As a recent graduate who embarked on an unpaid internship before getting a ‘proper job’ three months into my six month internship (in your face, slave labor!) the unpaid internship debate is one I feel has many facets which are often ignored in the numerous ‘black or white’ articles on the subject.
While my peers are all screaming claims of exploitation and the undervaluing of their professions, I fear I may be considered a traitor amongst graduates when I suggest yes, unpaid internships could be wrong, but not necessarily in all cases. When properly regulated, unpaid internships can offer a fantastic educational experience that may dry up if we require small organizations to cough up.
According to Intern Aware, every worker has the right to be paid at least the national minimum wage ($7.25) for their time. If you have set hours to work, set duties to complete and someone who enforces those duties, you have the right to be paid. It seems simple doesn’t it? Yes of course you expect to be paid for working 40 hours a week, contributing to the organization and therefore increasing revenue, so why has it become so mainstream for students and graduates to be ‘working nine to five, with no way to make a living’ to slightly paraphrase Dolly Parton.
While completing voluntary work for a charity (during the hours which suit you) can be a rewarding addition to your CV, it seems that playing the ‘voluntary work’ card is allowing employees to get free labor from interns to satisfy their own ends. Expecting unpaid interns to work long hours doing menial tasks simply couldn’t be described as voluntary work, it’s free work. But of course, the rules aren’t hard or fast, leading to the ol’ voluntary chestnut being flogged to within an inch of its life. When does the distinction between one afternoon a week in a local charity shop and an exploitative unpaid internship begin? No one consensus really exists, leading to employers besmirching the good name of volunteering.
So when is it technically OK to not pay an intern? Intern Aware states that the few exceptions which exempt interns from at least minimum wage include students who are completing a placement as part of their course and people who are ‘charity volunteers’ who aren’t receiving any kind of benefit such as a reference (if you are receiving rewards for working you may be entitled to minimum wage). Confused about that last one? You’re not alone. Again we see too much ambiguity surrounding what technically constitutes unpaid labor.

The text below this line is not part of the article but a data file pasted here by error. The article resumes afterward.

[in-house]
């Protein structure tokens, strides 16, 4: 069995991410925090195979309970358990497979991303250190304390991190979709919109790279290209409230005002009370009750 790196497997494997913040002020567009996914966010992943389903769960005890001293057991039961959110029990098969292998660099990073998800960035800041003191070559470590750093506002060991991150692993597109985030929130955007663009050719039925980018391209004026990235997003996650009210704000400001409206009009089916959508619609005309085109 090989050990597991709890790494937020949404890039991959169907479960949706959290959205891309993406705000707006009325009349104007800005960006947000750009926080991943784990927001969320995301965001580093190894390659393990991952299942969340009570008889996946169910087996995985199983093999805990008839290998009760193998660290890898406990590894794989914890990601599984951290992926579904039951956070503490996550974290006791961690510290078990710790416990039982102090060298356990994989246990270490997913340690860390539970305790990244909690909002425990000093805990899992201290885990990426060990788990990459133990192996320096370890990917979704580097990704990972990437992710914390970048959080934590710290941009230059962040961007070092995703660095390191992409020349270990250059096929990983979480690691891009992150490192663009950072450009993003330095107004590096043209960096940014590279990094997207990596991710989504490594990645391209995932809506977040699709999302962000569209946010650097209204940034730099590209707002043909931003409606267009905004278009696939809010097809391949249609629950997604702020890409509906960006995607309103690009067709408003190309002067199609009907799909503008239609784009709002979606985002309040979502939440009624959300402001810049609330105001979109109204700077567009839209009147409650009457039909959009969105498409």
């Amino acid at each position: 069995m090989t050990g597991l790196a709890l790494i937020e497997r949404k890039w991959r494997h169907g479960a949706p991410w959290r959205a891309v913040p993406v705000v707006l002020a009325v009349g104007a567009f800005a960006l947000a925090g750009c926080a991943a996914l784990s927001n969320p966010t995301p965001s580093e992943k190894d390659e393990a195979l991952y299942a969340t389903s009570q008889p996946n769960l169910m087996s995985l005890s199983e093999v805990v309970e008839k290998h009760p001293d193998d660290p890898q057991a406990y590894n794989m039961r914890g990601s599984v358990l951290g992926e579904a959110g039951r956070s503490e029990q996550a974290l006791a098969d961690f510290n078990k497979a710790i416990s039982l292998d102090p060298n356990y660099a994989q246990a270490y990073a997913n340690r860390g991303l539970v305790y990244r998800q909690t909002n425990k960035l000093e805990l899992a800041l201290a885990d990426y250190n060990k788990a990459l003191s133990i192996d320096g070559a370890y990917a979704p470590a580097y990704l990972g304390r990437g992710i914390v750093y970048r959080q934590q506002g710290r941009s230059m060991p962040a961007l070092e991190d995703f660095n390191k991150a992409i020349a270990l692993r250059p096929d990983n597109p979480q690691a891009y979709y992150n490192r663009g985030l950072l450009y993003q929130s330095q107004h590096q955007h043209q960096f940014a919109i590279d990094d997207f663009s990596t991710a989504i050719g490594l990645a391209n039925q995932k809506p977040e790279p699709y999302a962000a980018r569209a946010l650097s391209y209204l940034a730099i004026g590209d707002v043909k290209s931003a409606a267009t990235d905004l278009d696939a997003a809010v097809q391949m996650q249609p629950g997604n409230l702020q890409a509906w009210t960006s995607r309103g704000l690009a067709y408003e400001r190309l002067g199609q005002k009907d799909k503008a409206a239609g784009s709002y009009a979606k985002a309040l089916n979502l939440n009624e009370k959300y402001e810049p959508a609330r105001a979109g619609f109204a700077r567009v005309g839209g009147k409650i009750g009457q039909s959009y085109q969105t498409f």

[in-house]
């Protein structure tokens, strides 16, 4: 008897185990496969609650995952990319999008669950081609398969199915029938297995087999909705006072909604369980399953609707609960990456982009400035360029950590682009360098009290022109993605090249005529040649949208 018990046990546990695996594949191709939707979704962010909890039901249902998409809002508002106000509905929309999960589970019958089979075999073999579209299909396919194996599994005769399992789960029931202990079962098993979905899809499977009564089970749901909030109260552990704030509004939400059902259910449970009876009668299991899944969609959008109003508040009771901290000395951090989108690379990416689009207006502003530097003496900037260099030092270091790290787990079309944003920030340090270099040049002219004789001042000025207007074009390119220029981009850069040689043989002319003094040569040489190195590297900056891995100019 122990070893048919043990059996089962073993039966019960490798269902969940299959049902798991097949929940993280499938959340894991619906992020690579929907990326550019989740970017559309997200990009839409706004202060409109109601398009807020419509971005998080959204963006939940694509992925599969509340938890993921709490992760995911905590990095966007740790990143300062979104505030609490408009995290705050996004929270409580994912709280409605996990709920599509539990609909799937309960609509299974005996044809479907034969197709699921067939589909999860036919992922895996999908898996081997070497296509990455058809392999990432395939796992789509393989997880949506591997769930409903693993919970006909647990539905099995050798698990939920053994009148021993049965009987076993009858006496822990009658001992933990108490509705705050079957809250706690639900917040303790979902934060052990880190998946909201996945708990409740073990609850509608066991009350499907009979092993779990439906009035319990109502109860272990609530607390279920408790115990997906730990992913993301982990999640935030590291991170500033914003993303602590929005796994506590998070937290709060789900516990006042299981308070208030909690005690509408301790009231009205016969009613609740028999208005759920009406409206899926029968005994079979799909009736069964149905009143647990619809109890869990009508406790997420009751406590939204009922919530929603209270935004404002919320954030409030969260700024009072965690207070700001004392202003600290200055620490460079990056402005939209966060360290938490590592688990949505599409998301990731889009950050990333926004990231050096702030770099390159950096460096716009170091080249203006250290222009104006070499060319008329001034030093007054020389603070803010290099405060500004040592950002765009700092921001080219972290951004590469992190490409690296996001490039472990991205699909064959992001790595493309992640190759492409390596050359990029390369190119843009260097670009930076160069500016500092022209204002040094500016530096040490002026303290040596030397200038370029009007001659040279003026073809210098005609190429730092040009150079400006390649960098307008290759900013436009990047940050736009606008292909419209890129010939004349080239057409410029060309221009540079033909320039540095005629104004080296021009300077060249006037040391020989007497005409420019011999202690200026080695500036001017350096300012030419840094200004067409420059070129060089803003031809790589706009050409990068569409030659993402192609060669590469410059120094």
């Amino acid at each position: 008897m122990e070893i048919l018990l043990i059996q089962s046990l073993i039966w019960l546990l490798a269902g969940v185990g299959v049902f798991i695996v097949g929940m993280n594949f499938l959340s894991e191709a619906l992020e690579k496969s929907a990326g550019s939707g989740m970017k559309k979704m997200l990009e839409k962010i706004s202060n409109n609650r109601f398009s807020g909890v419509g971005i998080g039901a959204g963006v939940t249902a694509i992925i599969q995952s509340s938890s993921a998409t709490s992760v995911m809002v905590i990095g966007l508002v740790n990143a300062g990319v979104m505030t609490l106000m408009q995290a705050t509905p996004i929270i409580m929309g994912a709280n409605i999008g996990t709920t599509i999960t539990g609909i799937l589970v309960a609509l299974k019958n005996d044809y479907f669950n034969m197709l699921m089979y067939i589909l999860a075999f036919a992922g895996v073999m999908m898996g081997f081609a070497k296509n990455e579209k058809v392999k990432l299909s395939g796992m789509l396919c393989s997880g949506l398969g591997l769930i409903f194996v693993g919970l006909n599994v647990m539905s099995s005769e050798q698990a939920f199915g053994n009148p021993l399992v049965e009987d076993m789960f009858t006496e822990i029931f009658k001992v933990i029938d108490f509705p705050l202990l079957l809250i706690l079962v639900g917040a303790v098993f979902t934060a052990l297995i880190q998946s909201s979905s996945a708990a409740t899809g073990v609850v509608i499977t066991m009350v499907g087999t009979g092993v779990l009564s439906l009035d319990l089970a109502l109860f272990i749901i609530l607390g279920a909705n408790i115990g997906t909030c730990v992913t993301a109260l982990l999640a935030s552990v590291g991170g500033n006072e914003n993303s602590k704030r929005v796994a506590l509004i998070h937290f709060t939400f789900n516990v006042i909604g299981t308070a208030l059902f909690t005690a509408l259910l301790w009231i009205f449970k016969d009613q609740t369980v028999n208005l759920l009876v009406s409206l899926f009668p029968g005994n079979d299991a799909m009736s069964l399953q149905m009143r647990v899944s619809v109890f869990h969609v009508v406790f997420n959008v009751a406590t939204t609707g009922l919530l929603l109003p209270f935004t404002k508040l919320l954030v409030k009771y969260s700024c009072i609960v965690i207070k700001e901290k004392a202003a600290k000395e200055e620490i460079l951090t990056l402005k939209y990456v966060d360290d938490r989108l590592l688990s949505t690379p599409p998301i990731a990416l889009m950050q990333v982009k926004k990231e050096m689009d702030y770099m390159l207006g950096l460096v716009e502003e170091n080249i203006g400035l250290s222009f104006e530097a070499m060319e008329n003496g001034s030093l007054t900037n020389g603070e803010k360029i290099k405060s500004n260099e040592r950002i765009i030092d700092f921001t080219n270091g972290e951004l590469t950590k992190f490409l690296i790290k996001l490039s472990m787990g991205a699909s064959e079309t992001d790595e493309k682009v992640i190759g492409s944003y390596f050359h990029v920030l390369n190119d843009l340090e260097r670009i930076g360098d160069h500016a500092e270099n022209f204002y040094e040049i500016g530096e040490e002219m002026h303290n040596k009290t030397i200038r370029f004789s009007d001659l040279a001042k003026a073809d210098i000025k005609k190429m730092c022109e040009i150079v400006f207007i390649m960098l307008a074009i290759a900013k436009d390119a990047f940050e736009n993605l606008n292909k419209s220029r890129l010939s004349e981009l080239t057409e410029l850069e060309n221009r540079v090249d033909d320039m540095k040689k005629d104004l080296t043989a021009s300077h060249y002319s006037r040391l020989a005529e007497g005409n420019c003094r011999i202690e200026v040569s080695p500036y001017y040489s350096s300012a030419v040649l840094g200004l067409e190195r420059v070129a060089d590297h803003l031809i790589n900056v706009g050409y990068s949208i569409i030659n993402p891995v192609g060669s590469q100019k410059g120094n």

The real issue I feel exists with unpaid internships, is a complete and utter lack of structuring and regulations which students and graduates will be battling for sometime yet.
I’m sure there’s more than enough cheap companies out there who are more than happy to capitalize on the input of bright young students, but in some cases I think unpaid internships with a vision to genuinely teach interns can offer us a fantastic resource. We pay a lot of money (even more since I graduated in 2012) to go to university for the learning experience, so a placement with the right company is arguably a useful investment if it significantly enhances your skill set.
The problem is how to we determine the thorough and rewarding learning experiences from a damn right cheeky company looking for a free office grunt? I felt my unpaid internship was a kick in the teeth because I had absolutely no chance of getting a job with the tiny company afterwards and I had to work in a part time job around my internship partly to pay my travel fees (travel expenses weren’t included). But, in fairness, I learnt crucial skills valuable for the job I now occupy and I was mostly given fulfilling tasks to complete.
I would recommend if you’re currently on an unpaid internship and feel your status is being manipulated to the point where you don’t know if you’re a volunteer or the free coffee runner, bleed that company for the knowledge equivalent of a company car and a health plan. If there’s software you could learn that’d look great on your CV, pester to be taught until you’re a semi-pro. If you get an interview for a real job, shamelessly get an industry professional on your placement to review your portfolio/application (someone you trust and like of course!) This was the approach I took on my internship as I liked my editor and knew he would be more than happy to help me ‘escape’.
Or you could tell them to take a running jump, unfortunately for many graduates and students on the elusive hunt for a job, this just isn’t an option. I was going to freelance for them when I left my internship, free being bang on the mark. But funnily enough working for nothing left a bad taste in my mouth that only 3 months in a graduate job has started to slowly quell with that sweet, sweet money.